Lebanon stops building wall around biggest Palestinian refugee camp

Thousands of Ain al-Hilweh residents gathered in the camp and near constructed parts of the wall, raising posters referring to it as “the wall of shame.”

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November 28, 2016 01:05
2 minute read.
Ain al-Hilweh Palestinian refugee camp

PEOPLE WALK THROUGH a Lebanese Army checkpoint at an entrance to the Ain al-Hilweh Palestinian refugee camp near Sidon in September.. (photo credit: REUTERS)

 
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The Lebanese Army informed the joint Palestinian leadership in Lebanon on Friday that it has halted construction of a cement wall around parts of the Ain al-Hilweh refugee camp in southern Lebanon, the country’s largest, following popular protests.

“We were officially informed this morning by Colonel Khader Hamoud that the leadership of the [Lebanese] army responded positively to the Palestinian leadership’s demands and stopped construction of the wall,” a joint Palestinian leadership in Lebanon statement said.

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The joint Palestinian leadership in Lebanon originally consented to the building of the wall, but subsequently asked Lebanese authorities to reconsider the project.

The Lebanese Army began building the wall last week near the southern section of the camp, which houses some 120,000 Palestinian and Syrian refugees in conditions of relative squalor.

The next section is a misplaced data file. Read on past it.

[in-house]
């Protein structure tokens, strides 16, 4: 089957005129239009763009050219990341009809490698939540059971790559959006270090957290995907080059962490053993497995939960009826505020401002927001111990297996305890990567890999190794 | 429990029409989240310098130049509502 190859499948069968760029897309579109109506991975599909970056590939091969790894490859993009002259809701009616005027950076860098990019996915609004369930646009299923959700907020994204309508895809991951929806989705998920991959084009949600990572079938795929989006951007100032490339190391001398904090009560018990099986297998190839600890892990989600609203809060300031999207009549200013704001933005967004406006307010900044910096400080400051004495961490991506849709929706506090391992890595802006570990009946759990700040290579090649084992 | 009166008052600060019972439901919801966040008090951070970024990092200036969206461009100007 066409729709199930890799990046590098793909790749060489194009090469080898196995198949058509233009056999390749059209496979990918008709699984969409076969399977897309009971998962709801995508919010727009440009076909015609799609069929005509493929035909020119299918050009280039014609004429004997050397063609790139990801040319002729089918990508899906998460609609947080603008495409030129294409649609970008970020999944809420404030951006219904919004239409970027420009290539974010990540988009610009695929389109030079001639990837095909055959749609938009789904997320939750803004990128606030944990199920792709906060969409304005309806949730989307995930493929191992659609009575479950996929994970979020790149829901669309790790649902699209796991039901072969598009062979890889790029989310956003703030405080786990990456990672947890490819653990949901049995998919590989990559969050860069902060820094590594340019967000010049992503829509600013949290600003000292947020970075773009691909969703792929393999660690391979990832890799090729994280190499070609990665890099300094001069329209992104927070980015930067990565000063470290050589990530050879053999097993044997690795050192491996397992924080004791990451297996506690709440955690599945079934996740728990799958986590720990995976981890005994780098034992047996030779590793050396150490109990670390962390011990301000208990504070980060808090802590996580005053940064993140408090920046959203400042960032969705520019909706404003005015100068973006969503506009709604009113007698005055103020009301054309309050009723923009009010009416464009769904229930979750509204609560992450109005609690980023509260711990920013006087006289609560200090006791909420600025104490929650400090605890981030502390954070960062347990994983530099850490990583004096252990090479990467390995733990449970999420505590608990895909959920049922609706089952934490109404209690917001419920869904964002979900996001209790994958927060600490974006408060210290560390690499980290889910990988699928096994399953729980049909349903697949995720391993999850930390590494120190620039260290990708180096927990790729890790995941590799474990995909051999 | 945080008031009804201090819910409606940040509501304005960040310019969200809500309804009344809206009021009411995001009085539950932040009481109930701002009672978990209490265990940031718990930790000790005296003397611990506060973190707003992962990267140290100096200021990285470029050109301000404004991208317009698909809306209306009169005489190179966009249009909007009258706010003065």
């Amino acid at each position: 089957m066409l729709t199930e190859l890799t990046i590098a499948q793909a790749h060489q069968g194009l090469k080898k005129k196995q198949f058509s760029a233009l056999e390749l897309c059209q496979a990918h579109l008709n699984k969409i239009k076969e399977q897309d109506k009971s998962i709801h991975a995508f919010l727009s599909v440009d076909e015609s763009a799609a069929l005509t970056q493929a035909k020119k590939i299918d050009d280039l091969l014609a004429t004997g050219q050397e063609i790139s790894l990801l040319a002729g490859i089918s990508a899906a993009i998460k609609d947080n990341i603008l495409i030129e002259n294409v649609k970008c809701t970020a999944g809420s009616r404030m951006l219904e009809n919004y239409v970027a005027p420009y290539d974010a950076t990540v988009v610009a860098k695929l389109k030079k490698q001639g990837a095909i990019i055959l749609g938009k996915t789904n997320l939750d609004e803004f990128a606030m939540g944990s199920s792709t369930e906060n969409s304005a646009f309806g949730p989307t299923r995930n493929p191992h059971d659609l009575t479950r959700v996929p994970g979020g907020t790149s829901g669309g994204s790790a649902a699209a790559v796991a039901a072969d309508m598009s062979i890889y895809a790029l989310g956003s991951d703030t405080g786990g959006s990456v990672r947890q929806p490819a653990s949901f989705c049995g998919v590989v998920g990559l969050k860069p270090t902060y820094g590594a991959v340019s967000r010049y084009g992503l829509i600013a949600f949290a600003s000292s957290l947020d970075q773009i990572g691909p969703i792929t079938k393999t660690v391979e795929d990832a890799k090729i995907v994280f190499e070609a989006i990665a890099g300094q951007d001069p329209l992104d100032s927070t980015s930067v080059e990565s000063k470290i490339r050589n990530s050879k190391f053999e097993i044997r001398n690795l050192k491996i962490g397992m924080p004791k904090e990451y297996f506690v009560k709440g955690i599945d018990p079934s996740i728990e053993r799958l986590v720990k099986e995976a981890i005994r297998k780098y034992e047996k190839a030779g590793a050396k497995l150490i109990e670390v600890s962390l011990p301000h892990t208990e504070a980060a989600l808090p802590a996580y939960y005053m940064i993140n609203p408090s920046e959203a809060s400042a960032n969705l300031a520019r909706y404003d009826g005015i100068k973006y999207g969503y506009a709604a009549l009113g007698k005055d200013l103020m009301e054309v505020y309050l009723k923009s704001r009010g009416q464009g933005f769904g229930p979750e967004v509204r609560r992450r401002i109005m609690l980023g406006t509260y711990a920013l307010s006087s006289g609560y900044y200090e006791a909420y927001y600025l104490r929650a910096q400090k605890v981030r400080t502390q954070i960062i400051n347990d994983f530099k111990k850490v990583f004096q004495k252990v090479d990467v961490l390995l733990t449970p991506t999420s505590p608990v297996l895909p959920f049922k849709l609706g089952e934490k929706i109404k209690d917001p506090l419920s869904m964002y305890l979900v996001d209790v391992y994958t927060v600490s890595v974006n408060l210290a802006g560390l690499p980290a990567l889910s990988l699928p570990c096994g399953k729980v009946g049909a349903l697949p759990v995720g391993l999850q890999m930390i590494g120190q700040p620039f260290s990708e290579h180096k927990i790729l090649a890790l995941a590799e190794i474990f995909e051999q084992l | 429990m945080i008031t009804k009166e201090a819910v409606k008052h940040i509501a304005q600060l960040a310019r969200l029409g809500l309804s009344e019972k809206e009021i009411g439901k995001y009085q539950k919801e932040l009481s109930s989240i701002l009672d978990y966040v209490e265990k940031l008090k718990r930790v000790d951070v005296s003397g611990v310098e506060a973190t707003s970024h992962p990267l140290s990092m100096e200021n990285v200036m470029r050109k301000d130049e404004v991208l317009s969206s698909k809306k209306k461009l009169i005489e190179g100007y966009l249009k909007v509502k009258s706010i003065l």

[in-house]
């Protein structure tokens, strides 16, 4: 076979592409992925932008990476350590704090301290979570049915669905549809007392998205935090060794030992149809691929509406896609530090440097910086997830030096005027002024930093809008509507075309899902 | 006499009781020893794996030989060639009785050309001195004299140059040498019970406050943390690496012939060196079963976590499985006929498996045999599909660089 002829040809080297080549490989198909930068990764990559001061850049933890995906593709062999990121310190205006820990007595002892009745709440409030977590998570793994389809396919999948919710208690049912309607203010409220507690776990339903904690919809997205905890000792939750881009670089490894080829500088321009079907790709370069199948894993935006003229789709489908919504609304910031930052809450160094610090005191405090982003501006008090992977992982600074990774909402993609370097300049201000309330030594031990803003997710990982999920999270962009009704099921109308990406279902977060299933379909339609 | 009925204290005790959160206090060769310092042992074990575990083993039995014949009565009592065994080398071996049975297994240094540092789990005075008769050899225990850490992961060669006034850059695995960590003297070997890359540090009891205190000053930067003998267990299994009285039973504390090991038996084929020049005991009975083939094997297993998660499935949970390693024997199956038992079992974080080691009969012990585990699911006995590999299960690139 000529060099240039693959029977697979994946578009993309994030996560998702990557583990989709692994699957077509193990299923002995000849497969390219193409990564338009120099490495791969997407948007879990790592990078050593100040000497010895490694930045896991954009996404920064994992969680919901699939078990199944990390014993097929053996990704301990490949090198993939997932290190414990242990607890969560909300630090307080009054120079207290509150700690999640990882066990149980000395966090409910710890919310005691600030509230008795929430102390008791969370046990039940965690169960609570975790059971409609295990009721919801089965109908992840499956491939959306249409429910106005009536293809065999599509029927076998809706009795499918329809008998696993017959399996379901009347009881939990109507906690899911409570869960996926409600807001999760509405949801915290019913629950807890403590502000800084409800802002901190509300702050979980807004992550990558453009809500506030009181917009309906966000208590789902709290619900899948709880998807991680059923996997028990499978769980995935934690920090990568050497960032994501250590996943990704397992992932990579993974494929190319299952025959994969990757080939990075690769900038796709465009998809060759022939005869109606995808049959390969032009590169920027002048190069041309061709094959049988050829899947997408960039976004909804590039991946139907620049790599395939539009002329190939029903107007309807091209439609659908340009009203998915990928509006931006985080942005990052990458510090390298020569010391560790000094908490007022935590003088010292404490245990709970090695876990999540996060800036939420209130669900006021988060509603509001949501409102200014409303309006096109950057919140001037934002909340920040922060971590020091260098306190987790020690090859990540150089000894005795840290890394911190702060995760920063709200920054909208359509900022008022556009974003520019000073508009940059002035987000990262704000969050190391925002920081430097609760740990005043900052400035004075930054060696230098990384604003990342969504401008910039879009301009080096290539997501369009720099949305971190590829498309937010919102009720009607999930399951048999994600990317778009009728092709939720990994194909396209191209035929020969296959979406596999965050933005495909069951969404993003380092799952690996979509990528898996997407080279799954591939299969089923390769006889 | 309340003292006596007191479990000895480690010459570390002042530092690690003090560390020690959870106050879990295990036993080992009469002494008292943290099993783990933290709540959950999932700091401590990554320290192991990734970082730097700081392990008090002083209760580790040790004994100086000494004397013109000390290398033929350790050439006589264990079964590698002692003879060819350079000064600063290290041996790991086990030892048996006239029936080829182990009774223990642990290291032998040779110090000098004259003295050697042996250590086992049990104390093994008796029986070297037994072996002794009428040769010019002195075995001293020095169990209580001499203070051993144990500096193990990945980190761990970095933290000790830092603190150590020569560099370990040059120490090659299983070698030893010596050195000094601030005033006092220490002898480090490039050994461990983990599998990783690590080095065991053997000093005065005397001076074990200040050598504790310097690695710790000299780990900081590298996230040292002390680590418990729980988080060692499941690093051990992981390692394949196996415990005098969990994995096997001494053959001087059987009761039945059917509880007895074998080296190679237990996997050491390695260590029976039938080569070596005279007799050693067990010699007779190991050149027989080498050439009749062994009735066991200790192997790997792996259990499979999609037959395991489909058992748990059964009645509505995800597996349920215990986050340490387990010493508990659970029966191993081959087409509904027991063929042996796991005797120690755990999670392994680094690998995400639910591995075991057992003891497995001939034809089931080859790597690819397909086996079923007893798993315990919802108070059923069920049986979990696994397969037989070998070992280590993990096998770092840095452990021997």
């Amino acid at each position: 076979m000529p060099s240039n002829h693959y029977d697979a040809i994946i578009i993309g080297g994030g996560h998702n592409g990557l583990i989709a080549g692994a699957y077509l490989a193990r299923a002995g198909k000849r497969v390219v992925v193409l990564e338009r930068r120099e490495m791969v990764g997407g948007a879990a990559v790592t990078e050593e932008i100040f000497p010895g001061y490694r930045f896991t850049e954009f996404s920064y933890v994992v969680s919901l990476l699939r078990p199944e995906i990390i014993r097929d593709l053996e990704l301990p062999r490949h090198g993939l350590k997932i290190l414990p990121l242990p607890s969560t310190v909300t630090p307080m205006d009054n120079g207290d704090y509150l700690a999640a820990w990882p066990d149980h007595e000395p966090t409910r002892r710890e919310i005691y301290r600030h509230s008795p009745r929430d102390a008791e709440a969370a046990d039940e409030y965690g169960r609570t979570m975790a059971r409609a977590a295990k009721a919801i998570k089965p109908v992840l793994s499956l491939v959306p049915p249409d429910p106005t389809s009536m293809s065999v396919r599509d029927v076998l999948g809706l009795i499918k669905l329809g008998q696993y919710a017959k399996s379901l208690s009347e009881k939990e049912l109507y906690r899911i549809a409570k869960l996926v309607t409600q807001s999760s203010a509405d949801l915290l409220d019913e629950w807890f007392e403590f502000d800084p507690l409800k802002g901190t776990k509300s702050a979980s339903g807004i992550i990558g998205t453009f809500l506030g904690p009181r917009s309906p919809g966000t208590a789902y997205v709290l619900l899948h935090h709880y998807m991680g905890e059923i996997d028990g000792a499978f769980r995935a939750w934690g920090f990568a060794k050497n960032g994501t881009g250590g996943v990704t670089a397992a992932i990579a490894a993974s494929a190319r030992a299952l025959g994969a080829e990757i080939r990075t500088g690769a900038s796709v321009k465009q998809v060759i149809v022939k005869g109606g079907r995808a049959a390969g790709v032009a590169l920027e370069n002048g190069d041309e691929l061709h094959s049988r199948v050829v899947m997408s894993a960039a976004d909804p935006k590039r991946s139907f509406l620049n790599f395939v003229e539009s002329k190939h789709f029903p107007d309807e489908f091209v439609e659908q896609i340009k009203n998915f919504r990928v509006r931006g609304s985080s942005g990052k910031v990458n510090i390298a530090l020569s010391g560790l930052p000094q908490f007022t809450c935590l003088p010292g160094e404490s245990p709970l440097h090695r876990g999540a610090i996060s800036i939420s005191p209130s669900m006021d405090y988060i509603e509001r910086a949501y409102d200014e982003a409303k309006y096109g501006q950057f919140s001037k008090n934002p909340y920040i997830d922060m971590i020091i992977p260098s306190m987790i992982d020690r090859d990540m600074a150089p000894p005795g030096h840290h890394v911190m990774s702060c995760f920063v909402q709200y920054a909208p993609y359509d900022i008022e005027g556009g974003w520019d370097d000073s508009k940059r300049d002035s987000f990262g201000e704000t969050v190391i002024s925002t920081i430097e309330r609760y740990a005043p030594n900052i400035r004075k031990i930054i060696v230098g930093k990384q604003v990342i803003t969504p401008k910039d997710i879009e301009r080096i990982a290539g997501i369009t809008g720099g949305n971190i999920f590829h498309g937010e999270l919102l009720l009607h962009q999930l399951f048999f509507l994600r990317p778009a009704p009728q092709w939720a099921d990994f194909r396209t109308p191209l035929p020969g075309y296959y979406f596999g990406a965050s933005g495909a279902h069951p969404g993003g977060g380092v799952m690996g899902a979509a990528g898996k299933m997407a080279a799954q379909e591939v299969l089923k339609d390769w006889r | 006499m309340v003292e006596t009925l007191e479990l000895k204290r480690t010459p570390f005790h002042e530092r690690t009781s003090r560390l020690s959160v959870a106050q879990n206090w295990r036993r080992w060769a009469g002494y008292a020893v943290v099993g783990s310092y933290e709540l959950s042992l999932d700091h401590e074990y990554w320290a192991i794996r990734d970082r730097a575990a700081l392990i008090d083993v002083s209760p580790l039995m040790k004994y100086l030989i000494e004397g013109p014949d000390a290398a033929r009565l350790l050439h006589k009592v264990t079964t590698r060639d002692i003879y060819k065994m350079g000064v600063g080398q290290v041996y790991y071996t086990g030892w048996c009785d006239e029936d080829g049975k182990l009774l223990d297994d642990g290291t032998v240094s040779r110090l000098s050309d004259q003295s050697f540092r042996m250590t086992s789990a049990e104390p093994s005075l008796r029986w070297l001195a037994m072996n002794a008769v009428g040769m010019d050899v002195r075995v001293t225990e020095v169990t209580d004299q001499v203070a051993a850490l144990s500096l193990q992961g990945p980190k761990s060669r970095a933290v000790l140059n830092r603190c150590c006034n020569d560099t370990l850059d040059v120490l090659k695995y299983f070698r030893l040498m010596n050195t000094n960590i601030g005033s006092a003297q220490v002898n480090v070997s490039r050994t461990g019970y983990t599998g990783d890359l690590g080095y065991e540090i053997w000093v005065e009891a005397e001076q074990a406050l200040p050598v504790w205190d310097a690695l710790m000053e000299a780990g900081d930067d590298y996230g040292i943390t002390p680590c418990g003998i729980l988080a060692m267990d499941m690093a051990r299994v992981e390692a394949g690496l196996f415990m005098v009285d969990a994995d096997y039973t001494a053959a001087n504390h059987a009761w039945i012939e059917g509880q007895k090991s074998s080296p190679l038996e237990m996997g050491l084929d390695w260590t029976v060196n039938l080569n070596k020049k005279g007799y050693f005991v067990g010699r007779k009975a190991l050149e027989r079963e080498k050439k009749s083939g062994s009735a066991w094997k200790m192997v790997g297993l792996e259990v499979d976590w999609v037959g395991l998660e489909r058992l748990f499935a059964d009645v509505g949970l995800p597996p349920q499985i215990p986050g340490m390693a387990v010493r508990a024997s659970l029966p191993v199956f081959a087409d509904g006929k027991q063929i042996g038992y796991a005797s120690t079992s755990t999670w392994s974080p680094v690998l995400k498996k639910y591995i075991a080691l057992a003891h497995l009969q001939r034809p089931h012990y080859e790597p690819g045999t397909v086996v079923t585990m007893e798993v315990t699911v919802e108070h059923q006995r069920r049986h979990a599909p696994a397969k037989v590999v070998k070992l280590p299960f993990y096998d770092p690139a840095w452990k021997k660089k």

The joint Palestinian leadership added that it “will prepare a [report] in the next two weeks for dealing with the security situation in the camps, especially the Ain al-Hilweh camp” and praised camp residents for protesting the wall in “a peaceful and civilized manner.”

Thousands of Ain al-Hilweh residents gathered in the camp and near constructed parts of the wall, raising posters referring to it as “the wall of shame.”

Azzam al-Ahmed, a Palestinian official in charge of Palestinian affairs in Lebanon, told The Jerusalem Post that he welcomes the decision to halt the construction of the wall.



“We welcome the decision to freeze all projects near the camp until there is mutual understanding between all sides,” Ahmad said. “We will review the situation in Ain al-Hilweh after the Fatah Congress.”

Fatah is expected to hold a major leadership conference this week to elect its top two leadership bodies, the Central Committee and the Revolutionary Council, and set a strategy for the upcoming five years.

Ahmad added that he just returned from Lebanon, where he discussed the ongoing situation in Ain al-Hilweh with Palestinian and Lebanese officials.

Ain al-Hilweh has recently suffered from poor security. In June 2015, top Fatah leader Talal Balawna was assassinated there. Two months later, armed clashes between Fatah and an Islamist terrorist group, Jund al-Sham, broke out in the camp, lasting for more than a week. In September 2016, the Lebanese military arrested the founder of Jund al-sham, Imad Yasmin, in the camp, whom it charges is also an ISIS leader.

However, Palestinian officials including Ahmad have said that the security situation in the camp “is stable despite attempts by terrorist groups to infiltrate the camp.”


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